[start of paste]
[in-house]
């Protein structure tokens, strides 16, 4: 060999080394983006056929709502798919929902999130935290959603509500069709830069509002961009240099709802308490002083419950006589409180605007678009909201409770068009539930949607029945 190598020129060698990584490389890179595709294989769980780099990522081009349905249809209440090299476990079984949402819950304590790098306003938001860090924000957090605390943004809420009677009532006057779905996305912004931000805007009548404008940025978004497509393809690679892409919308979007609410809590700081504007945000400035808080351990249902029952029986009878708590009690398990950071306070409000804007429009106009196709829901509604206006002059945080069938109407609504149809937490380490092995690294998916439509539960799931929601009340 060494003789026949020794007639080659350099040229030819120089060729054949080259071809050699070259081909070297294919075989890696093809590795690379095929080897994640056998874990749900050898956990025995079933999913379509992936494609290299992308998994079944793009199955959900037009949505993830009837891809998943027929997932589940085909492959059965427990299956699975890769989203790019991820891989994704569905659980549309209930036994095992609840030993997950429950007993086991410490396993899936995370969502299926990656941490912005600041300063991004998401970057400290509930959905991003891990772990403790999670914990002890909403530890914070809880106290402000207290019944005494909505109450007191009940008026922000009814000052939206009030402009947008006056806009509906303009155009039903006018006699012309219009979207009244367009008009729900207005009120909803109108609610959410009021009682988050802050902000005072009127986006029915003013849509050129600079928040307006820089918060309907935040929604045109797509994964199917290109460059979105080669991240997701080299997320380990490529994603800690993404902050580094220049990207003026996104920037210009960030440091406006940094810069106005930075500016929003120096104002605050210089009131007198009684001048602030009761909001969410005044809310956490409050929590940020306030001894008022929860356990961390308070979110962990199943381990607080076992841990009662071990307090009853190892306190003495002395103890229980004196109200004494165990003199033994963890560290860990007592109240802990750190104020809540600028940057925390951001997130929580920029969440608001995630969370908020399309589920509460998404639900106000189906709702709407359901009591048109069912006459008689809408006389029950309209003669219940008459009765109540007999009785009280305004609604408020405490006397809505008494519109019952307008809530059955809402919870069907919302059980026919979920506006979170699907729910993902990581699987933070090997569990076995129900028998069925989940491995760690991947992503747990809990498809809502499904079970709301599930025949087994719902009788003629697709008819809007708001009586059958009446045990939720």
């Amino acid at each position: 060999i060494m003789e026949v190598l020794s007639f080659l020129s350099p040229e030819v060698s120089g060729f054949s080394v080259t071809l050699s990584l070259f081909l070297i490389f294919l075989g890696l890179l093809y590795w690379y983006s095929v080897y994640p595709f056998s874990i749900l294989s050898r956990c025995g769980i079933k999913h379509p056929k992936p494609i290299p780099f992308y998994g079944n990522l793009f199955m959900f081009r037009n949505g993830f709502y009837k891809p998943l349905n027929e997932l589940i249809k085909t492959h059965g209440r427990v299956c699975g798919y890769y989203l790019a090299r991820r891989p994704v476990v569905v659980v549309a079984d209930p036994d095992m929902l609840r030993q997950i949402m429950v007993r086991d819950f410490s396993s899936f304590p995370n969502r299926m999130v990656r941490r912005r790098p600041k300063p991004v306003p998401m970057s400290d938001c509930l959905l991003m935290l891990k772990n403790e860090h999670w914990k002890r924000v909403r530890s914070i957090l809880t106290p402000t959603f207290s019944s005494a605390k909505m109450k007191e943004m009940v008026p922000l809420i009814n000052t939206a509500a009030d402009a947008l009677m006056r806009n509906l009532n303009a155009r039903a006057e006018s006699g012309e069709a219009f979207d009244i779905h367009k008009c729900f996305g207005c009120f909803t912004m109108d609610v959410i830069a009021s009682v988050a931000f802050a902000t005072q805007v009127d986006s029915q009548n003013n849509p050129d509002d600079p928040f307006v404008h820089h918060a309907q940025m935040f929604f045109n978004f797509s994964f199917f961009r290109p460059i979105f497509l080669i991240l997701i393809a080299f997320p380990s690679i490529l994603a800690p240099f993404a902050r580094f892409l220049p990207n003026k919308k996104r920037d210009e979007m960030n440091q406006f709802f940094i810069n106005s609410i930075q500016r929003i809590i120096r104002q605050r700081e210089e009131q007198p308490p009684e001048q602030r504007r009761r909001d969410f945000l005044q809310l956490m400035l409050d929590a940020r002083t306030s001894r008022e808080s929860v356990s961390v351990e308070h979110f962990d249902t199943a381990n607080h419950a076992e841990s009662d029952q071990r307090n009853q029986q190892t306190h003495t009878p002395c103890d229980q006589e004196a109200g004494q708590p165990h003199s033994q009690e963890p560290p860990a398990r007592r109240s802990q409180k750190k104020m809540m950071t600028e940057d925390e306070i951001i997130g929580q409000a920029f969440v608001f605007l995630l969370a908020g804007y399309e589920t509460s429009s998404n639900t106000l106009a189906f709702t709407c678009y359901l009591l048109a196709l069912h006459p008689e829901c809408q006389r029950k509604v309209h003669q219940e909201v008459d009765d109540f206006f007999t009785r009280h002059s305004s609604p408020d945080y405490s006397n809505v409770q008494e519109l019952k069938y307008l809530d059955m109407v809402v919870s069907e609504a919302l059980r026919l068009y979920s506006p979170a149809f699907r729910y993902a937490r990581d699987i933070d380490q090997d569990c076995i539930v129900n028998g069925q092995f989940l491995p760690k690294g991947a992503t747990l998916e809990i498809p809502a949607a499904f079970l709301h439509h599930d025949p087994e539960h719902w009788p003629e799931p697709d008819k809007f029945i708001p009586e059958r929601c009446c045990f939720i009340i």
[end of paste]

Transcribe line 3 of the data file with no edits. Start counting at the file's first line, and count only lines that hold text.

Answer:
């Amino acid at each position: 060999i060494m003789e026949v190598l020794s007639f080659l020129s350099p040229e030819v060698s120089g060729f054949s080394v080259t071809l050699s990584l070259f081909l070297i490389f294919l075989g890696l890179l093809y590795w690379y983006s095929v080897y994640p595709f056998s874990i749900l294989s050898r956990c025995g769980i079933k999913h379509p056929k992936p494609i290299p780099f992308y998994g079944n990522l793009f199955m959900f081009r037009n949505g993830f709502y009837k891809p998943l349905n027929e997932l589940i249809k085909t492959h059965g209440r427990v299956c699975g798919y890769y989203l790019a090299r991820r891989p994704v476990v569905v659980v549309a079984d209930p036994d095992m929902l609840r030993q997950i949402m429950v007993r086991d819950f410490s396993s899936f304590p995370n969502r299926m999130v990656r941490r912005r790098p600041k300063p991004v306003p998401m970057s400290d938001c509930l959905l991003m935290l891990k772990n403790e860090h999670w914990k002890r924000v909403r530890s914070i957090l809880t106290p402000t959603f207290s019944s005494a605390k909505m109450k007191e943004m009940v008026p922000l809420i009814n000052t939206a509500a009030d402009a947008l009677m006056r806009n509906l009532n303009a155009r039903a006057e006018s006699g012309e069709a219009f979207d009244i779905h367009k008009c729900f996305g207005c009120f909803t912004m109108d609610v959410i830069a009021s009682v988050a931000f802050a902000t005072q805007v009127d986006s029915q009548n003013n849509p050129d509002d600079p928040f307006v404008h820089h918060a309907q940025m935040f929604f045109n978004f797509s994964f199917f961009r290109p460059i979105f497509l080669i991240l997701i393809a080299f997320p380990s690679i490529l994603a800690p240099f993404a902050r580094f892409l220049p990207n003026k919308k996104r920037d210009e979007m960030n440091q406006f709802f940094i810069n106005s609410i930075q500016r929003i809590i120096r104002q605050r700081e210089e009131q007198p308490p009684e001048q602030r504007r009761r909001d969410f945000l005044q809310l956490m400035l409050d929590a940020r002083t306030s001894r008022e808080s929860v356990s961390v351990e308070h979110f962990d249902t199943a381990n607080h419950a076992e841990s009662d029952q071990r307090n009853q029986q190892t306190h003495t009878p002395c103890d229980q006589e004196a109200g004494q708590p165990h003199s033994q009690e963890p560290p860990a398990r007592r109240s802990q409180k750190k104020m809540m950071t600028e940057d925390e306070i951001i997130g929580q409000a920029f969440v608001f605007l995630l969370a908020g804007y399309e589920t509460s429009s998404n639900t106000l106009a189906f709702t709407c678009y359901l009591l048109a196709l069912h006459p008689e829901c809408q006389r029950k509604v309209h003669q219940e909201v008459d009765d109540f206006f007999t009785r009280h002059s305004s609604p408020d945080y405490s006397n809505v409770q008494e519109l019952k069938y307008l809530d059955m109407v809402v919870s069907e609504a919302l059980r026919l068009y979920s506006p979170a149809f699907r729910y993902a937490r990581d699987i933070d380490q090997d569990c076995i539930v129900n028998g069925q092995f989940l491995p760690k690294g991947a992503t747990l998916e809990i498809p809502a949607a499904f079970l709301h439509h599930d025949p087994e539960h719902w009788p003629e799931p697709d008819k809007f029945i708001p009586e059958r929601c009446c045990f939720i009340i």